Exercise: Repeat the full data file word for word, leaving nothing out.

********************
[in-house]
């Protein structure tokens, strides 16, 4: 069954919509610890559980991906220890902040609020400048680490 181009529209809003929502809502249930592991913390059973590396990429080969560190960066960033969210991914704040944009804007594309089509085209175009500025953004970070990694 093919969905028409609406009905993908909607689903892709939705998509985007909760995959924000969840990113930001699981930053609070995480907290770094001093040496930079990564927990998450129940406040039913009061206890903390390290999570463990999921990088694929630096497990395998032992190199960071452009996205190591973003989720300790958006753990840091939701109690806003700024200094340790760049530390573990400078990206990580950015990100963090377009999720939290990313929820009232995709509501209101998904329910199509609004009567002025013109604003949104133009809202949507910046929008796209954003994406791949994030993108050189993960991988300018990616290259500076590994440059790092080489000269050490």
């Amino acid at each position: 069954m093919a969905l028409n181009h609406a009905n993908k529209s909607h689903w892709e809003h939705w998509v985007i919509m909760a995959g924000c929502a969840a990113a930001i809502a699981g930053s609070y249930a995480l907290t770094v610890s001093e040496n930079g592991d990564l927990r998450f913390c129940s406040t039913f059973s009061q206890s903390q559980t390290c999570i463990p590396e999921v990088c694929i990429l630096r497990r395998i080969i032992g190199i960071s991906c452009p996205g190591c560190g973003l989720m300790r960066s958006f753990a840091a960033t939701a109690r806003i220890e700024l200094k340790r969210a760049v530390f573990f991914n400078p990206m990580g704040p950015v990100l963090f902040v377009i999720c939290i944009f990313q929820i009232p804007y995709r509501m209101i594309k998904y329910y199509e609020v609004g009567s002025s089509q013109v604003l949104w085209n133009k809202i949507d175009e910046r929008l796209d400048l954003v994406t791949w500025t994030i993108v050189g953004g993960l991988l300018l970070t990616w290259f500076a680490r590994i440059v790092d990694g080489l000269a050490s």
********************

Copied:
[in-house]
């Protein structure tokens, strides 16, 4: 069954919509610890559980991906220890902040609020400048680490 181009529209809003929502809502249930592991913390059973590396990429080969560190960066960033969210991914704040944009804007594309089509085209175009500025953004970070990694 093919969905028409609406009905993908909607689903892709939705998509985007909760995959924000969840990113930001699981930053609070995480907290770094001093040496930079990564927990998450129940406040039913009061206890903390390290999570463990999921990088694929630096497990395998032992190199960071452009996205190591973003989720300790958006753990840091939701109690806003700024200094340790760049530390573990400078990206990580950015990100963090377009999720939290990313929820009232995709509501209101998904329910199509609004009567002025013109604003949104133009809202949507910046929008796209954003994406791949994030993108050189993960991988300018990616290259500076590994440059790092080489000269050490």
């Amino acid at each position: 069954m093919a969905l028409n181009h609406a009905n993908k529209s909607h689903w892709e809003h939705w998509v985007i919509m909760a995959g924000c929502a969840a990113a930001i809502a699981g930053s609070y249930a995480l907290t770094v610890s001093e040496n930079g592991d990564l927990r998450f913390c129940s406040t039913f059973s009061q206890s903390q559980t390290c999570i463990p590396e999921v990088c694929i990429l630096r497990r395998i080969i032992g190199i960071s991906c452009p996205g190591c560190g973003l989720m300790r960066s958006f753990a840091a960033t939701a109690r806003i220890e700024l200094k340790r969210a760049v530390f573990f991914n400078p990206m990580g704040p950015v990100l963090f902040v377009i999720c939290i944009f990313q929820i009232p804007y995709r509501m209101i594309k998904y329910y199509e609020v609004g009567s002025s089509q013109v604003l949104w085209n133009k809202i949507d175009e910046r929008l796209d400048l954003v994406t791949w500025t994030i993108v050189g953004g993960l991988l300018l970070t990616w290259f500076a680490r590994i440059v790092d990694g080489l000269a050490s």